Last year, I ran this race so, so alone. My relationship had crumbled, none of my teammates were racing, and I ran into that wind and rain in a sphere of myself, with a power that could come from only me. I NEEDED to run that race alone - it was so fitting that I didn't actually see a single person who came to spectate for me last year - because I needed to find something in my life that felt like it was spinning out of control, that I had the power to control and that was really and truly mine. Running a PR at that race was one of the most empowering things that has ever happened to me and it's something that will stick with me for a long time. But this year, what makes this race special, is that I am NOT doing it alone. I will be in the race with my teammates, my friends, people who have been there when things felt impossible and no matter what were there to say "keep going". There's really a special connection you forge with training partners - just look at Shalane and Amy at the trials - that can't quite be recreated with anyone else because they just don't understand. They don't know what it is to be in the middle of a gut searing track workout and somehow finding it within yourself to hang onto the back of your teammate in front of you. They don't know what it feels like to be in the middle of a long run, feeling like you're flying for no reason. They don't know what it's like when the first thought after a race isn't about yourself, but wondering how your teammate did. We do. It's something that's so special and not something I ever dreamed I would have after college, let alone in the context of running a marathon. The gratitude I have for the series of events that not only led me to a competitive club but somehow made me stay (even during the period of time when I was too slow to train with anyone), and to have met such an amazing group of people. So that's what I want this race to be about. About heart, and teamwork, and knowing that we are all out there together, on individual journeys but connected at the same time. And about being proud of ourselves, of our team, and of each other.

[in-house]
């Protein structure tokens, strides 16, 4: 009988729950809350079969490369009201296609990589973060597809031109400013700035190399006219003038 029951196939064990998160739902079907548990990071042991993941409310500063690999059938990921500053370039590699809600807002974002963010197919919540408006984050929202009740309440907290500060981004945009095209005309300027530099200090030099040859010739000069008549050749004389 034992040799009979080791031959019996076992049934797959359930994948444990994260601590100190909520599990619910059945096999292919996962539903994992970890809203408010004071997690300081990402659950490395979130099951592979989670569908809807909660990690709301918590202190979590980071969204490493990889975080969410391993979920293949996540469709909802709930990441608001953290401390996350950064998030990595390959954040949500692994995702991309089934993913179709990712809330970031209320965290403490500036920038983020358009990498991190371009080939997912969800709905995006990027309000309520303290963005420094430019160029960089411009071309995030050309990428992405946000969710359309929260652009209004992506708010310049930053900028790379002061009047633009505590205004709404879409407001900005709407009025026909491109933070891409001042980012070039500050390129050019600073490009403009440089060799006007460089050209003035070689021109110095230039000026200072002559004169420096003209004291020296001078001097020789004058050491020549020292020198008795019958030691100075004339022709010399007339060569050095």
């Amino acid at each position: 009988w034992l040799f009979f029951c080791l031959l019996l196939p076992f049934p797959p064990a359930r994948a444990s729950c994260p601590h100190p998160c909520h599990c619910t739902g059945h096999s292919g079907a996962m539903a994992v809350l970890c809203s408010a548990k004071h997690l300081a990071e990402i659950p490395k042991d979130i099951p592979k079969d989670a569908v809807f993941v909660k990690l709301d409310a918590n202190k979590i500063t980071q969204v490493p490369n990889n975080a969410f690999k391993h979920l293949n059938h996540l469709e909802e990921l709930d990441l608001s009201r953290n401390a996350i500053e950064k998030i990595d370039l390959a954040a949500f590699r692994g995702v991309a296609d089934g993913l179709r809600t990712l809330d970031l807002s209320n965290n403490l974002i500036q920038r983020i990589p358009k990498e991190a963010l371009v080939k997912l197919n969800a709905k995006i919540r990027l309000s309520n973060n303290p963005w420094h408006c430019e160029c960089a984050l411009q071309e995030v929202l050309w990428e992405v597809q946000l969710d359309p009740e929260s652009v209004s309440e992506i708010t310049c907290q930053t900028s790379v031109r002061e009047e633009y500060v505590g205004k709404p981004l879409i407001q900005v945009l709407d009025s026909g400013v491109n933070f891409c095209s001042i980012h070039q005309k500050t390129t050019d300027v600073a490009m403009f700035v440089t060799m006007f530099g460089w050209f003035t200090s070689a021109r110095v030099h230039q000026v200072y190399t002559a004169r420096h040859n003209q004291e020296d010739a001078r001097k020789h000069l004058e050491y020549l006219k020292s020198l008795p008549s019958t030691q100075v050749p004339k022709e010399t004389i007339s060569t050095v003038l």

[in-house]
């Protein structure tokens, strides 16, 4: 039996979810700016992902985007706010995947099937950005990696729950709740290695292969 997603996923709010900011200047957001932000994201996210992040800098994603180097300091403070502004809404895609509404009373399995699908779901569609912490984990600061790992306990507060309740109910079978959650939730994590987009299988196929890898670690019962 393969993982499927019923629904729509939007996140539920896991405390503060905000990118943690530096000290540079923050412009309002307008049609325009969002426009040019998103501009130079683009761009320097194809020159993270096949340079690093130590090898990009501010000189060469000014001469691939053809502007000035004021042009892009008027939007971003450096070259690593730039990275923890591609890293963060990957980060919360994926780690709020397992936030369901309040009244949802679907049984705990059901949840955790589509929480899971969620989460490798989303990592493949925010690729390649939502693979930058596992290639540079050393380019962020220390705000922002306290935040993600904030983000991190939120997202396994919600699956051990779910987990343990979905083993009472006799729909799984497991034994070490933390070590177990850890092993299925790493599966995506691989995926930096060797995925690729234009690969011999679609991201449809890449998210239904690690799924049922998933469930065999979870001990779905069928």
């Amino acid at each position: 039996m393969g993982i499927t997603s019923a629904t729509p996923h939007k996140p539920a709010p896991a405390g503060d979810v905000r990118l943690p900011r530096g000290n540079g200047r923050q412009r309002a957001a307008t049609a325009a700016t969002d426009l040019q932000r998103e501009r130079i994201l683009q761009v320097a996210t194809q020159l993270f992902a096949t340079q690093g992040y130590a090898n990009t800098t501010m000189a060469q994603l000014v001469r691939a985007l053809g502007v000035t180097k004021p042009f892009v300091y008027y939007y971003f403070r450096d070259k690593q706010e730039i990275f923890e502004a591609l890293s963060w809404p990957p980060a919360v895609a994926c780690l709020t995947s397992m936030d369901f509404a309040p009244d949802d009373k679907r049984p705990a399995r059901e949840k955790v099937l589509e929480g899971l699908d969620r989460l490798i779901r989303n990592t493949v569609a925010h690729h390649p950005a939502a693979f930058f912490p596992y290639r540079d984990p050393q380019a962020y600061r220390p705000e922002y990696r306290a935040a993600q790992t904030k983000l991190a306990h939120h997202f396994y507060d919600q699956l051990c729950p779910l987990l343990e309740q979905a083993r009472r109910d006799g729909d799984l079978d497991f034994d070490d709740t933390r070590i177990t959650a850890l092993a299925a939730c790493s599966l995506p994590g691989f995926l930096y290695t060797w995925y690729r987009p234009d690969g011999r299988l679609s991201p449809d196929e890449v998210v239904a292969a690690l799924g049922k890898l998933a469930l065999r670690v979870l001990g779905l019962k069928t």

So - goals? It's REALLY hard to write goals when everything from the weather to my hip's response to running is so damn uncertain. 3 weeks ago, I would have said my A+ goal was a 3:12, with 3:15 as a secondary goal. With everything put together, it seems pretty unrealistic to imagine myself running a PR (I think I'd have to be in at least 3:10 shape to run a 3:15 on a 65 degree day, and I know I'm just not there yet). I think having specific time goals in the face of my hip's ridiculousness is probably stupid, so general goals are as follows:
-Race strategy goal: Go out conservatively, and have something left for the last 10K
-Don't cry.
-Don't get dehydrated early
-Don't be an idiot
-Remember that this is SO much better than 2012
-Forget about the watch. If the day decides to give you some magic - well then you reach out and TAKE IT. But if it doesn't? That's life, and that's the marathon. It's my 10th time at this rodeo and you don't get through that many marathons without some scars. I plan to go out and take whatever the day decides to give me and love every second of it. I earned this day, and now it's time to get out there and take it.

The best teammates anyone could have!

1 comment:

Gracie said...

You're tough, strong, and fast. And maybe your hip will be in a good mood tomorrow. You have a nice base built and a positive attitude - just protect that hip and run a fast and safe race!